p[0] = [0, 0, 0];
for (i=1; i<n; i++)
p[i] = hue2RGB(i / (n1));
return p;
}
/* Convert pixel number to real */
function u2x(u){ return ox + zoom.scale * (u  ou); }
function v2y(v){ return oy + zoom.scale * (ov  v); }
function ev_mouse(evt)
{
var u, v;
//Ignore right mouse button.
if (evt.button > 1) return;
// Get the mouse position.
if (evt.layerX != undefined)
{
// Firefox
u = evt.layerX;
v = evt.layerY;
}
else if (ev.offsetX != undefined)
{
// Opera
u = evt.offsetX;
v = evt.offsetY;
}
else return;
//Convert the position so it's relative to the canvas element.
u = canvas.offsetLeft;
v = canvas.offsetTop;
//Convert from pixel coord to complex
ox = u2x(u); oy = v2y(v);
window.status = u + ', ' + v + '>' + ox + ', ' + oy;
do_mandel();
}
function ev_key(evt)
{
var ch;
if (!evt.charCode) return;
switch(ch = String.fromCharCode(evt.charCode))
{
case 'd': set_imax(1); break;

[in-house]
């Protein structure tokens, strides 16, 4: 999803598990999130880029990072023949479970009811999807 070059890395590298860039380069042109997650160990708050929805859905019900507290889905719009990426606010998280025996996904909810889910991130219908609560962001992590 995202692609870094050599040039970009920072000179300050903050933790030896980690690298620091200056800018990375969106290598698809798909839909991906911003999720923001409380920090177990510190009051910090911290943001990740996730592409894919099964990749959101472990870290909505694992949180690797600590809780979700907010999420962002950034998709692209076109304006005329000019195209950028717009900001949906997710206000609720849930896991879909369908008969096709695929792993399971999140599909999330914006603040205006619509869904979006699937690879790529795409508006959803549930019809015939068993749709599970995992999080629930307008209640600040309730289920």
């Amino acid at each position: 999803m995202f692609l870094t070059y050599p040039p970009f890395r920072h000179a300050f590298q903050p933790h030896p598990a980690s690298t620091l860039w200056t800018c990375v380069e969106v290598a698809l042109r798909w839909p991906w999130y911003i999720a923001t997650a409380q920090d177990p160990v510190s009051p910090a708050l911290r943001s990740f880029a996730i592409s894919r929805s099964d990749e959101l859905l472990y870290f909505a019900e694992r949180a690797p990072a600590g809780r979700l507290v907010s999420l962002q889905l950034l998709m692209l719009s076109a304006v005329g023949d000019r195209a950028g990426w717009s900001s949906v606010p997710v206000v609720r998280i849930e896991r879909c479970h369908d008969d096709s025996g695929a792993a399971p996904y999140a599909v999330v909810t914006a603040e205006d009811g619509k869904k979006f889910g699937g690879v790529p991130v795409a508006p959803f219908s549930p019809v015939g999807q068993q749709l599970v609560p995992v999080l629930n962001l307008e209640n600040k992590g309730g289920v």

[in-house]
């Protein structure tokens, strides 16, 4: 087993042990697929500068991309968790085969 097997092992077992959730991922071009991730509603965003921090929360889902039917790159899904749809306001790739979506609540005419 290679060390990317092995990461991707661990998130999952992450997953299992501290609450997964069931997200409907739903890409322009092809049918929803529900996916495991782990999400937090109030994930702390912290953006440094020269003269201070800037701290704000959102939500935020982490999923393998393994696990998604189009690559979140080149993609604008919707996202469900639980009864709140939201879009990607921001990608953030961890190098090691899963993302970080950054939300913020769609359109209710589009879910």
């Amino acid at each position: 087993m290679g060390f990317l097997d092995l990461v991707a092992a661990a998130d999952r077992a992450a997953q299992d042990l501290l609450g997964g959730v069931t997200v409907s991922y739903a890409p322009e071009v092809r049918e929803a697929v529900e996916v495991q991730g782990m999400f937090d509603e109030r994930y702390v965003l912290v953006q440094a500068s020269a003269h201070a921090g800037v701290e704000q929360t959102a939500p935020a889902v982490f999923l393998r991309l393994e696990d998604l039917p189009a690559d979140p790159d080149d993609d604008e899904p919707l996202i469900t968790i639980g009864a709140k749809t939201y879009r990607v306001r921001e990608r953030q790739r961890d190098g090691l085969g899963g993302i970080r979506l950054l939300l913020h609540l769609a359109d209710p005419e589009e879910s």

case 'D': set_imax(1); break;
case 'm': imul = 1; break;
case 'M': imul += 1; break;
case 'c': cmul = 1; break;
case 'C': cmul += 1; break;
case 'i': zoom.set('in'); break;
case 'I': zoom.set('in');
ox = u2x(ou); oy = v2y(ov); do_mandel(); break;
case 'o': zoom.set('out'); break;
case 'O': zoom.set('out');
ox = u2x(ou); oy = v2y(ov); do_mandel(); break;
case 'p': zoom.set('pan'); break;
case 'P': zoom.set('pan'); do_mandel(); break;
case 'r': update_canvas(); break;
case 'y': toggle_timer(); break;
case 'Y': cmul = cmul; break;
case 'Z':
case 'z': init_mandel(); do_mandel(); break;
default: alert("Unknown key command [" + ch + "]");
}
show_status();
}
//Set maximum number of iterations
function set_imax(m)
{
var iscale = 1.1;
switch(m)
{
case 1: imax = Math.floor(0.5 + imax / iscale);
case 0: imax = 145;
case 1: imax = Math.floor(0.5 + imax * iscale);
}
}
function show_status()
{
show("zoom = " + zoom.str + "<br>"
+ "zoom depth = " + zoom.depth + "<br>"
+ "iteration <u>d</u>epth = " + imax + "<br>"
+ "palette <u>m</u>ultiplier = " + imul + "<br>"
+ "colour c<u>y</u>cling = " + (go ? "on" : "off") + "<br>"
+ "<u>c</u>ycle multiplier = " + cmul + "<br>"
);
}
function toggle_timer()
{
if(go = !go)
timer();
else
window.clearTimeout(timeout);
}
function init_mandel()
{
ox = 0.5; oy = 0; kcount = 0; cmul = 13; imul = 31;
set_imax(0); zoom.set('reset');
}
/* Find iteration count value for a single mandelbrot pixel */